The most important thing is that signature Sennheiser sound, of which the Momentum (both the on-ear and over-ear versions) serve as lead ambassadors. We’re talking about thrilling detail and loads of space to play around in, allowing you to explore the depth of each instrument, voice, or effect in three dimensions. The bass is punchy and warm, and that warmth spills into the midrange, which manages to be full and weighty, yet surprisingly accurate. Up top, details are revealed with clarity and precision, without ever getting sharp or sibilant.
While these headphones will eventually be retired, for now the original Momentum On-ear stand as an unmatched bargain in the headphone landscape — instant classics that won’t steer you wrong. (Incidentally, stepping up to the Momentum On-ear 2, or the wireless version will do you right as well, but for a bit more green.)
Best over-ear headphones
Why you should buy these: You want an equal balance of power, clarity, and durability.
Who are they for? Fashion forward folk with a penchant for clumsiness and a love for great sound.
How much will they cost? $210-250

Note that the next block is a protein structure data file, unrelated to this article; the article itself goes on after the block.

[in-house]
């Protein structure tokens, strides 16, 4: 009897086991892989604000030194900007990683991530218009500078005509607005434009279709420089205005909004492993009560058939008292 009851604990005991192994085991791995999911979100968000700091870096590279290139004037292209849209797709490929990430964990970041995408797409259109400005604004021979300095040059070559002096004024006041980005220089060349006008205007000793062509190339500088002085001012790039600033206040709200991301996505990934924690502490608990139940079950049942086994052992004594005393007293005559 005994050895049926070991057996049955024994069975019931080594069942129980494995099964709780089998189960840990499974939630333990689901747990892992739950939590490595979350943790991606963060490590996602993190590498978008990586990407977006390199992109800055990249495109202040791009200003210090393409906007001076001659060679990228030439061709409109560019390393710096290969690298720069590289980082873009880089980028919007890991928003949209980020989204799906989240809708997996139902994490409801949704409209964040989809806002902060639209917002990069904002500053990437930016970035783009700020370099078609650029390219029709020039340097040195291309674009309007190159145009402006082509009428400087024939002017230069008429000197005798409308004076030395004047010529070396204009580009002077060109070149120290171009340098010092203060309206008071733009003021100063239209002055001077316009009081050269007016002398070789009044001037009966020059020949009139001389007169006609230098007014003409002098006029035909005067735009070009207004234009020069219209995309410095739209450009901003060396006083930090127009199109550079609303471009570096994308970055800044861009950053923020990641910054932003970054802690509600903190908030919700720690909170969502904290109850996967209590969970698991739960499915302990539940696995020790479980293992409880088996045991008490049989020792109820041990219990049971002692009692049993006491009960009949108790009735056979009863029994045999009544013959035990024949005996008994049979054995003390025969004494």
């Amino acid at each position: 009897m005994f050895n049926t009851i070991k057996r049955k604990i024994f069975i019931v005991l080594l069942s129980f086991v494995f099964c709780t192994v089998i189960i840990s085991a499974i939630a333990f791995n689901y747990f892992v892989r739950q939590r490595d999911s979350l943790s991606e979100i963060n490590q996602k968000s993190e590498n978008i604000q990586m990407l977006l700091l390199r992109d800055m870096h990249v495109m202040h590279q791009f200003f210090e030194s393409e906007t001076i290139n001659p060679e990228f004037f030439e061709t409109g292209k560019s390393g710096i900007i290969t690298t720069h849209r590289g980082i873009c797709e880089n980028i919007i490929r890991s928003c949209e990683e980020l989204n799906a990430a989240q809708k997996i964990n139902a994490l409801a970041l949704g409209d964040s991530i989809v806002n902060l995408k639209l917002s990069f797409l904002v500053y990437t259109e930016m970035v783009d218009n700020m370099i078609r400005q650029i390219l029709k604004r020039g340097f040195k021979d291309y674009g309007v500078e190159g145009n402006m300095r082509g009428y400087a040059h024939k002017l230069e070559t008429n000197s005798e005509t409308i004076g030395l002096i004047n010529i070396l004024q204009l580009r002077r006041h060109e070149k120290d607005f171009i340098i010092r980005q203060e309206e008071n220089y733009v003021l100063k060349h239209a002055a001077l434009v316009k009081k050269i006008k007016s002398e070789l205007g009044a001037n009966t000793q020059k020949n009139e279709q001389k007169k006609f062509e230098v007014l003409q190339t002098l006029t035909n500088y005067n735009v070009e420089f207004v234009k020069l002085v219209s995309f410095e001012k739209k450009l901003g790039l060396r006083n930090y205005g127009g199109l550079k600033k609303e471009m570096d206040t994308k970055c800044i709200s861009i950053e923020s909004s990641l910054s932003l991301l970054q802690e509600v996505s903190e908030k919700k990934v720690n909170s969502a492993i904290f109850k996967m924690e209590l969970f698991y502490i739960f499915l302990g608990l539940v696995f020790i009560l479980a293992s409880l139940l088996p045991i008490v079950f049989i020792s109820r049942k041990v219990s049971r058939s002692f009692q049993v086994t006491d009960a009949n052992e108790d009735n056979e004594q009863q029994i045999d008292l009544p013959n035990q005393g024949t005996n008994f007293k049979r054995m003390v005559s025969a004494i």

Why we picked the V-Moda Crossfade M-100
Durability, iconic style, groovy bass, and details for days. Sounds like a pretty great combination, right? Those are the hallmarks that make the V-Moda Crossfade M-100 a killer choice. These headphones put V-Moda on the map. They helped the brand become so popular that musical titan Roland eventually decided to buy it.
One of the M-100’s biggest selling points is the robust headband, which can be twisted, wrenched, and generally abused with little to no ill effect. The hexagonal earpieces are made from rock-hard plastic and they’re also customizable thanks to removable plates, which V-Moda will make to order in just about any style you can think of.
Under the hood, the M-100 boast 50mm custom drivers that deliver high-quality sound highlighted by striking clarity up top, smooth and precise mids, and powerful bass. The latter renders instruments like bass guitar and string bass with chocolaty goodness and adds booming force to dance grooves, all without upsetting the balance required for a quality sonic experience. Throw in a nimble case crafted from Batman-esque putty armor, in which the cans fold down to perfect packing size, and you’ve got a winning blend that begs you to take these cans home.